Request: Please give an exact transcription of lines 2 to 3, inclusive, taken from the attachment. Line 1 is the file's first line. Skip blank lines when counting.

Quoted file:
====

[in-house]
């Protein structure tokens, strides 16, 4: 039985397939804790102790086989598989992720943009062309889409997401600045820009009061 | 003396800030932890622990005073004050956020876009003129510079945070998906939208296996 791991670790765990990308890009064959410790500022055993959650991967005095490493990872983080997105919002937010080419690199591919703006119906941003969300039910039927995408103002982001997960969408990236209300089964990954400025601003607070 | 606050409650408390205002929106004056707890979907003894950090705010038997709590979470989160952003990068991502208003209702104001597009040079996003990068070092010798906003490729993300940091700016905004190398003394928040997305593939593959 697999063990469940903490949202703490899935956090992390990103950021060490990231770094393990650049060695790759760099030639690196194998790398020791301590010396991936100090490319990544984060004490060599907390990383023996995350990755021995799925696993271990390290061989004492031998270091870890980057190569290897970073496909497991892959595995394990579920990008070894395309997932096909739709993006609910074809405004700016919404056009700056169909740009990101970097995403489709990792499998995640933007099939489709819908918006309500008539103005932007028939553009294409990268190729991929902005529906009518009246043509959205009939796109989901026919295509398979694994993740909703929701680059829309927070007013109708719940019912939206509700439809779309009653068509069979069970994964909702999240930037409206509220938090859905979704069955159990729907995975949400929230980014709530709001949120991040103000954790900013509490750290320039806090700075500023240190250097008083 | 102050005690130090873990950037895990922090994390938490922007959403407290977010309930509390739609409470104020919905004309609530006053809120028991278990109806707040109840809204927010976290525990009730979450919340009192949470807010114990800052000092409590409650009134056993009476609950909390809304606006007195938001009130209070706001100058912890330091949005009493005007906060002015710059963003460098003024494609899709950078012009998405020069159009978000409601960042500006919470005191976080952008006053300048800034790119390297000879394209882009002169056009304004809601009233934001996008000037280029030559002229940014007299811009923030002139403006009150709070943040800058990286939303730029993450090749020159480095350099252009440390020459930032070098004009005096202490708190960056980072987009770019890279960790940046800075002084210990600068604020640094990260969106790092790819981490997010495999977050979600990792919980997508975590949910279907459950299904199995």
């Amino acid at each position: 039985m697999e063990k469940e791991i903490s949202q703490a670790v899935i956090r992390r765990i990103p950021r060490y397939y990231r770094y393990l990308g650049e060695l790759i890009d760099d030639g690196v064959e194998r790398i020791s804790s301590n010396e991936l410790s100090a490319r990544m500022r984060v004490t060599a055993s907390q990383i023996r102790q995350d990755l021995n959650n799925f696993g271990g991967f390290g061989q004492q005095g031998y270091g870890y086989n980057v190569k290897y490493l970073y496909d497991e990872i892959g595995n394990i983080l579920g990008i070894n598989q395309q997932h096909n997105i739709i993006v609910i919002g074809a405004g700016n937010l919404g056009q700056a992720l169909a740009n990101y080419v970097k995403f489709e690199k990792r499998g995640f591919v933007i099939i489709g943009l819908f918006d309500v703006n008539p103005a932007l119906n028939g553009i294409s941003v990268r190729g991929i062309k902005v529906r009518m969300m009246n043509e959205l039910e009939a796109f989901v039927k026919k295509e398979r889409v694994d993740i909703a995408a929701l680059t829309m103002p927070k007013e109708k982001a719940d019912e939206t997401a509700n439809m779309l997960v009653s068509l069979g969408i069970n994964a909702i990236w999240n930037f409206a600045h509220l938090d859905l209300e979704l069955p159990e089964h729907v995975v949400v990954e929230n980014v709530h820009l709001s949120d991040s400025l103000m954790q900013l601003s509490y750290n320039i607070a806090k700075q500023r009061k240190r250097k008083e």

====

């Protein structure tokens, strides 16, 4: 039985397939804790102790086989598989992720943009062309889409997401600045820009009061 | 003396800030932890622990005073004050956020876009003129510079945070998906939208296996 791991670790765990990308890009064959410790500022055993959650991967005095490493990872983080997105919002937010080419690199591919703006119906941003969300039910039927995408103002982001997960969408990236209300089964990954400025601003607070 | 606050409650408390205002929106004056707890979907003894950090705010038997709590979470989160952003990068991502208003209702104001597009040079996003990068070092010798906003490729993300940091700016905004190398003394928040997305593939593959 697999063990469940903490949202703490899935956090992390990103950021060490990231770094393990650049060695790759760099030639690196194998790398020791301590010396991936100090490319990544984060004490060599907390990383023996995350990755021995799925696993271990390290061989004492031998270091870890980057190569290897970073496909497991892959595995394990579920990008070894395309997932096909739709993006609910074809405004700016919404056009700056169909740009990101970097995403489709990792499998995640933007099939489709819908918006309500008539103005932007028939553009294409990268190729991929902005529906009518009246043509959205009939796109989901026919295509398979694994993740909703929701680059829309927070007013109708719940019912939206509700439809779309009653068509069979069970994964909702999240930037409206509220938090859905979704069955159990729907995975949400929230980014709530709001949120991040103000954790900013509490750290320039806090700075500023240190250097008083 | 102050005690130090873990950037895990922090994390938490922007959403407290977010309930509390739609409470104020919905004309609530006053809120028991278990109806707040109840809204927010976290525990009730979450919340009192949470807010114990800052000092409590409650009134056993009476609950909390809304606006007195938001009130209070706001100058912890330091949005009493005007906060002015710059963003460098003024494609899709950078012009998405020069159009978000409601960042500006919470005191976080952008006053300048800034790119390297000879394209882009002169056009304004809601009233934001996008000037280029030559002229940014007299811009923030002139403006009150709070943040800058990286939303730029993450090749020159480095350099252009440390020459930032070098004009005096202490708190960056980072987009770019890279960790940046800075002084210990600068604020640094990260969106790092790819981490997010495999977050979600990792919980997508975590949910279907459950299904199995």
């Amino acid at each position: 039985m697999e063990k469940e791991i903490s949202q703490a670790v899935i956090r992390r765990i990103p950021r060490y397939y990231r770094y393990l990308g650049e060695l790759i890009d760099d030639g690196v064959e194998r790398i020791s804790s301590n010396e991936l410790s100090a490319r990544m500022r984060v004490t060599a055993s907390q990383i023996r102790q995350d990755l021995n959650n799925f696993g271990g991967f390290g061989q004492q005095g031998y270091g870890y086989n980057v190569k290897y490493l970073y496909d497991e990872i892959g595995n394990i983080l579920g990008i070894n598989q395309q997932h096909n997105i739709i993006v609910i919002g074809a405004g700016n937010l919404g056009q700056a992720l169909a740009n990101y080419v970097k995403f489709e690199k990792r499998g995640f591919v933007i099939i489709g943009l819908f918006d309500v703006n008539p103005a932007l119906n028939g553009i294409s941003v990268r190729g991929i062309k902005v529906r009518m969300m009246n043509e959205l039910e009939a796109f989901v039927k026919k295509e398979r889409v694994d993740i909703a995408a929701l680059t829309m103002p927070k007013e109708k982001a719940d019912e939206t997401a509700n439809m779309l997960v009653s068509l069979g969408i069970n994964a909702i990236w999240n930037f409206a600045h509220l938090d859905l209300e979704l069955p159990e089964h729907v995975v949400v990954e929230n980014v709530h820009l709001s949120d991040s400025l103000m954790q900013l601003s509490y750290n320039i607070a806090k700075q500023r009061k240190r250097k008083e």